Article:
*And today only, a special photo opportunity with the #SelenaQuintanilla #WaxFigure!
Visit Selena at Madame Tussauds
6933 Hollywood Blvd
Hollywood, CA 90028
New Selena Mural In Los Angeles
A mural created by a 15-year-old girl depicting 16 inspirational women throughout history was unveiled Saturday in Boyle Heights.
Isabel Peinado spent about 600 hours preparing and painting "Empowerment." Her work earned her a Girl Scouts Gold Award, the organization's highest honor, according to the Girl Scouts of Greater Los Angeles, which praised Isabel for demonstrating exemplary vision and leadership.
"I hope this mural inspires little girls to choose any profession or calling they decide," the artist said.
No damages were reported to the Selena Statue or The Selena Museum during or after Hurricane Harvey.
Celebrating 20 years of 'Selena' The Movie
Photos from this past weekend with Chris Perez at the screening of the Selena Movie in Los...Posted by LoveSelena.com on Tuesday, August 22, 2017
Fans showed up for an outdoor screening of "Selena" the movie at the Los Angeles State Historic Park with special Guest; Chris Perez and music by Karol Posadas and the Dreaming Of You Band.
Chris Peres Shares Memory
Just heard this song again tonight from one of my favorite bands #Extreme...and I had a memory...late night in our Los...Posted by Chris Perez on Tuesday, July 25, 2017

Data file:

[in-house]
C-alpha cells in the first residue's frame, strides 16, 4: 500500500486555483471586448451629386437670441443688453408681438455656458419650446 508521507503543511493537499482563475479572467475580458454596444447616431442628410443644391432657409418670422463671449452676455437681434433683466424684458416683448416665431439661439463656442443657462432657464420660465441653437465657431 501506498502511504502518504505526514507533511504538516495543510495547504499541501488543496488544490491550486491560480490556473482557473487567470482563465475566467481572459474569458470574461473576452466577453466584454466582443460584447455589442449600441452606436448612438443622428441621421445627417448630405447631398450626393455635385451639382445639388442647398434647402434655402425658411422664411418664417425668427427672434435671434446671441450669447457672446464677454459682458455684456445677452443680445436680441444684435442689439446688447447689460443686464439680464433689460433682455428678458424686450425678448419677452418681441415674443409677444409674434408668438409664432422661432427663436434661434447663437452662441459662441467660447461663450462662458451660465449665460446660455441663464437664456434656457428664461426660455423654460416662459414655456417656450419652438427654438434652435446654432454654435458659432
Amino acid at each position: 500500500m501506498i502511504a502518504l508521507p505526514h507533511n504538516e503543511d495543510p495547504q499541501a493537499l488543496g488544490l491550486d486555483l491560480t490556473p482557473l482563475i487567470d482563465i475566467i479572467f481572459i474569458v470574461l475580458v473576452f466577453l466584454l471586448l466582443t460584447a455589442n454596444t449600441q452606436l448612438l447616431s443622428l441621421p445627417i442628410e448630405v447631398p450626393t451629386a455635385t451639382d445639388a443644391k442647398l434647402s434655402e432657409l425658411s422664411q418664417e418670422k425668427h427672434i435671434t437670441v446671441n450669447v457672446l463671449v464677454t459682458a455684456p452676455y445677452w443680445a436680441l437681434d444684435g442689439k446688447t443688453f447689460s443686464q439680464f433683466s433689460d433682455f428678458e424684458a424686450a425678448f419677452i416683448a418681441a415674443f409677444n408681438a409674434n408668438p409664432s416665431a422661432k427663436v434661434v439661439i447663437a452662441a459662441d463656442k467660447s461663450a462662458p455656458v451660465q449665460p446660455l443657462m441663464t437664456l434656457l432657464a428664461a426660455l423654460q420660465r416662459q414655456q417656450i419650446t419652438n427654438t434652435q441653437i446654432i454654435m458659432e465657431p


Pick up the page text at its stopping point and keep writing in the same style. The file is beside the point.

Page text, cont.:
'Dreaming Of You' Released 22 Years Ago
Selena's 'Dreaming Of You' was released posthumously on July 18, 1995; 22 years ago today.
Recorded between December 1994 - March 1995.
It was an immediate success, debuting atop the United States Billboard 200—the first predominately Spanish-language album to do so.
It sold 175,000 copies on its first day of release in the U.S.—a then-record for a female vocalist. With first week sales of 331,000 units, it became the second-highest first-week sales for a female musician since Nielsen Soundscan began monitoring album sales in 1991.
Billboard magazine declared it a "historic" event, while Time said the recording elevated Selena's music to a wider audience.
It won Album of the Year at the 1996 Tejano Music Awards and Female Pop Album of the Year at the 2nd annual Billboard Latin Music Awards.
New Selena Mural
Artist Mauricio Ramirez and the Walker's Point neighborhood honored the life and career of Quintanilla-Pérez with the installation of a new conceptual mural, "Anything for Selena."
Located at 625 S. 5th St. in Milwaukee, the 20-by-50-foot conceptual piece was completed on Sunday evening. Ramirez spent more than 25 hours working on the mural using spray paint and tape, creating a tribute to Walker's Point history and culture as well as Selena's musical themes, which include acceptance and love.
22 Years Later, Selena's Last Performance Is Still Considered One of Her Best
Selena's last concert will always be remembered as one of her very best. Her last performance, just a little less than a month before her untimely death, took place on February 26, 1995 at the Houston Astrodome in Texas in front of thousands of people.